Without getting too technical, in general what the Church teaches about these vaccines (that have some connection to abortion) is that for those who receive them it is “licit remote passive cooperation.” What this means is that it is indeed permissible for Catholics to receive these vaccines and one does nothing wrong (i.e. there is no sin) in getting one of these vaccines since the recipient is so far removed from the initial immoral act. To use an example, if someone received an organ transplant from a murder victim, the recipient has done nothing wrong as he or she was not involved in the murder (obviously, if you kill someone in order to get that person’s organs, that is a completely different story!). So, since none of us had anything to do with the initial abortions, did not take the tissue, and were not involved in their development, the Church says that we are morally permitted to receive them as there are no COVID19 vaccines currently available that do not have some connection to abortion. If, however, a vaccine were developed that did not have any connection whatsoever to abortion, then morally we would be required to take that one instead.
There are some people who have decided that even though the connection to abortion is very remote, they have still decided not to get the vaccine because of their personal moral objections. That, of course, is their right and we must respect those whose conscience tells them not to receive the vaccine. Again, the Church is not telling anyone that they must receive one of these vaccines; rather that it is morally permissible. One must always listen to one’s conscience, but never impose individual conscientious objection on others. Let me use an example. If someone decides that because Boeing is involved in the production of nuclear missiles that they will no longer fly on any airline that uses Boeing jets, that is their right to make that choice (knowing full well it will greatly limit one’s ability to travel). That is a principled stand which I would respect, but not impose on everyone.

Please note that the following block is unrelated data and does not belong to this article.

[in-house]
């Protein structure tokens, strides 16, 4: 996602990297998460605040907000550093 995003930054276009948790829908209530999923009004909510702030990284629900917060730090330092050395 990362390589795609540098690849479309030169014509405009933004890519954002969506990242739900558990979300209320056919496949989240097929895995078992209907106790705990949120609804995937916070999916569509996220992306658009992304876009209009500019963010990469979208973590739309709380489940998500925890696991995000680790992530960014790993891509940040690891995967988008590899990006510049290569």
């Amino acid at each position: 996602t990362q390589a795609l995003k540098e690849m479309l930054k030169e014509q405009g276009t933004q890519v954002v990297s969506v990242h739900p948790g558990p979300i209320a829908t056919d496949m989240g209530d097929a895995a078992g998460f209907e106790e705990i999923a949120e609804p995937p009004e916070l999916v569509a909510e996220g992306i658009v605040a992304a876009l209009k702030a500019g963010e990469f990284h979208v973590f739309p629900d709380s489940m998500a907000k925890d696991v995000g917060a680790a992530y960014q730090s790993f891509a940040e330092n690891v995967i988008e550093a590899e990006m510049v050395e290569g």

One of the things that the Church also teaches is that we should try to get pharmaceutical companies to stop using any tissue or cell lines connected with abortions as such usage promotes a “culture of death.” I think we would all agree on this. Abortion in our nation is already too widespread and we should never accept abortion “as simply the way it is.” I think one of the positive things about this pandemic is that it has brought about increased scrutiny on these pharmaceutical companies and their practices and policies. I myself was not aware of the use of these cell lines in vaccines until about two months ago. COVID19 has brought this to light and I am hopeful that we will be able to bring an end to these practices in the future, yet we do not live in a vacuum. The world is indeed facing a grave health threat today. Yes, I know that most people who get COVID19 will survive (I am one of them) and that it is likely that some of the number of COVID deaths have been inflated, but that does not take away from the reality that there is a significant health threat to the vulnerable in our society. I am not sure we have the luxury to wait another year or more for a round of vaccines that has absolutely no connection to abortion to be developed and produced. In fact, both the USCCB and the Pontifical Council for Life have also weighed in on the harm that may be caused by those who decline to get vaccinated which may then result in the continued spread of this disease. One must always balance personal freedom with its impact on others. There is a difference between driving down the road and driving down the road at 100 mph. It is a shame that we are in this situation and it would be great if we could all wait, but I am not sure that that is possible. In war, sometimes one has to make difficult decisions for the greater good. In fact, not acting may cause even greater harm. Sometimes we have to choose between the lesser of two evils. It seems to me that this is one of those times.
I certainly welcome any dialogue or discussion about this or any other issue. Let us continue to pray for one another and, of course, respect the consciences of others.
To take the vaccine, or not to take the vaccine, that is the question:
Whether ’tis nobler to vaccinate, or to perhaps suffer from the coronavirus
The slings and arrows of serious complications,
Or to take a shot in the arm against a sea of troubles…